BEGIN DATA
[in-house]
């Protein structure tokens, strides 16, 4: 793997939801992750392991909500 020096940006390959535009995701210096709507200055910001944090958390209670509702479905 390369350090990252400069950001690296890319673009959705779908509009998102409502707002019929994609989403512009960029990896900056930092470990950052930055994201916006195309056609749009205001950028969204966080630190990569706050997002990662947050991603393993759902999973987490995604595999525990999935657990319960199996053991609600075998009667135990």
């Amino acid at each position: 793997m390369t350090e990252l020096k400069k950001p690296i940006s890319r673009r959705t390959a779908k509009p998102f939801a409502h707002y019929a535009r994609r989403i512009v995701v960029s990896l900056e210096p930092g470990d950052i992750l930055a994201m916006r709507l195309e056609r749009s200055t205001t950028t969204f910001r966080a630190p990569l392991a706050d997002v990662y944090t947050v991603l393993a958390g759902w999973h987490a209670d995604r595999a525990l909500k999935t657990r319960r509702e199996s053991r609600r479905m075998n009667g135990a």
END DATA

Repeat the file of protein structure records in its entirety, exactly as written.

[in-house]
């Protein structure tokens, strides 16, 4: 793997939801992750392991909500 020096940006390959535009995701210096709507200055910001944090958390209670509702479905 390369350090990252400069950001690296890319673009959705779908509009998102409502707002019929994609989403512009960029990896900056930092470990950052930055994201916006195309056609749009205001950028969204966080630190990569706050997002990662947050991603393993759902999973987490995604595999525990999935657990319960199996053991609600075998009667135990």
């Amino acid at each position: 793997m390369t350090e990252l020096k400069k950001p690296i940006s890319r673009r959705t390959a779908k509009p998102f939801a409502h707002y019929a535009r994609r989403i512009v995701v960029s990896l900056e210096p930092g470990d950052i992750l930055a994201m916006r709507l195309e056609r749009s200055t205001t950028t969204f910001r966080a630190p990569l392991a706050d997002v990662y944090t947050v991603l393993a958390g759902w999973h987490a209670d995604r595999a525990l909500k999935t657990r319960r509702e199996s053991r609600r479905m075998n009667g135990a």